2012/16: Nettle Hill (South Australia) – Trihalomethanes

Nettle Hill (South Australia) – Trihalomethanes

Breaches to Australian Drinking Water Guidelines Levels Only

12/01/2012 Nettle Hill Nettle Hill Rd Trihalomethanes – Total 272 ug/L

5/04/2012 Nettle Hill Nettle Hill Rd Trihalomethanes – Total 267 ug/L

19/04/2012 Nettle Hill CT Nettle Hill Rd Trihalomethanes – Total 257 ug/L

3/05/2012 Nettle Hill CT Nettle Hill Rd Trihalomethanes – Total 260 ug/L

27/02/2014 Nettle Hill CT Nettle Hill Rd Trihalomethanes – Total 252 ug/L

24/04/2014 Nettle Hill CT Nettle Hill Rd Trihalomethanes – Total 260 ug/L

5/06/2014 Nettle Hill CT Nettle Hill Rd Trihalomethanes – Total 253 ug/L

31/12/2015 Nettle Hill CT Nettle Hill Rd Trihalomethanes – Total 275 ug/L

2/06/2016 Nettle Hill CT Nettle Hill Rd Trihalomethanes – Total 259 ug/L

Trihalomethanes Australian Guideline Level 250μg/L (0.25mg/L)

Why and how are THMs formed?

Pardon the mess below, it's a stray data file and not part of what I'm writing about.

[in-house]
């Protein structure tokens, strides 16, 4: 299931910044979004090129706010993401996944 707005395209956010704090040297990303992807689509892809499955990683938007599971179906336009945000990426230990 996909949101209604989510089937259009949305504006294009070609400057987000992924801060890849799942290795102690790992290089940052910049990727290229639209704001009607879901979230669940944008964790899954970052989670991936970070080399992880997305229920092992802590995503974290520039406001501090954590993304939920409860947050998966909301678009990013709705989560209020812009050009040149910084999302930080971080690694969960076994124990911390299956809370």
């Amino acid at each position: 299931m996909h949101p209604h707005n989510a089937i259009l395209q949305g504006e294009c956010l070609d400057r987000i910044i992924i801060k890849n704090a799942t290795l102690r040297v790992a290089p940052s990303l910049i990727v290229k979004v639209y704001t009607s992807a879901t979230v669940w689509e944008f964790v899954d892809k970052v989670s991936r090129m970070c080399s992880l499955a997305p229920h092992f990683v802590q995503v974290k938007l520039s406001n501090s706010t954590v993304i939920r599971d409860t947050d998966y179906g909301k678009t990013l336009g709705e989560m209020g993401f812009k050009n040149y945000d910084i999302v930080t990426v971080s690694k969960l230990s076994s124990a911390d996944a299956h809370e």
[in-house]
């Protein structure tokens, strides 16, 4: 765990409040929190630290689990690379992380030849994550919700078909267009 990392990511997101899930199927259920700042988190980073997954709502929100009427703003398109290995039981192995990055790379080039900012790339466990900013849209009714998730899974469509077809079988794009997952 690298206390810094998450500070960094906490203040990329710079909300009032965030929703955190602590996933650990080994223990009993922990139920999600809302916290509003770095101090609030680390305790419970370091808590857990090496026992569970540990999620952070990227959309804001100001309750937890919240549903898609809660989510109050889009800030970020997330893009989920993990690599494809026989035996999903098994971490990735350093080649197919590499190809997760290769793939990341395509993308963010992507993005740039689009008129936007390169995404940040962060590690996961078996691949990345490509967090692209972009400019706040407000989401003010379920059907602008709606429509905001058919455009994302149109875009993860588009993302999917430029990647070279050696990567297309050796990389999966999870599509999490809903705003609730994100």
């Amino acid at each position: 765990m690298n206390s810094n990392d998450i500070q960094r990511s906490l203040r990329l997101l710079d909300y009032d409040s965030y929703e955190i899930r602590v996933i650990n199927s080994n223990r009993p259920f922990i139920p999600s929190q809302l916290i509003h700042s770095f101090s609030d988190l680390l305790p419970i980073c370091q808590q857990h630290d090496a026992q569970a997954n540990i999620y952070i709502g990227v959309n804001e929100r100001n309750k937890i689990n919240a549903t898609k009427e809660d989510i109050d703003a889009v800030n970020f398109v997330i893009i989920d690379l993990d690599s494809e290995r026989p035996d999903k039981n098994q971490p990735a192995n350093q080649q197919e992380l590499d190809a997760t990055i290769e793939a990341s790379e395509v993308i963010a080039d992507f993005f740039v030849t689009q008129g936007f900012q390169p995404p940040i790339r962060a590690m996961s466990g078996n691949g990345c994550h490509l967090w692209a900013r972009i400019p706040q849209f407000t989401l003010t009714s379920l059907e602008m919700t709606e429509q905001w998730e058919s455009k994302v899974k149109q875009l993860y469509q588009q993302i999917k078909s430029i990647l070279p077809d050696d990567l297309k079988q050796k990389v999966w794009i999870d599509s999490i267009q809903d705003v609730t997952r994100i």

“When chlorine is added to water with organic material, such as algae, river weeds, and decaying leaves, THMs are formed. Residual chlorine molecules react with this harmless organic material to form a group of chlorinated chemical compounds, THMs. They are tasteless and odourless, but harmful and potentially toxic. The quantity of by-products formed is determined by several factors, such as the amount and type of organic material present in water, temperature, pH, chlorine dosage, contact time available for chlorine, and bromide concentration in the water. The organic matter in water mainly consists of a) humic substance, which is the organic portion of soil that remains after prolonged microbial decomposition formed by the decay of leaves, wood, and other vegetable matter; and b) fulvic acid, which is a water soluble substance of low molecular weight that is derived from humus”. Source: http://water.epa.gov/drink/contaminants/in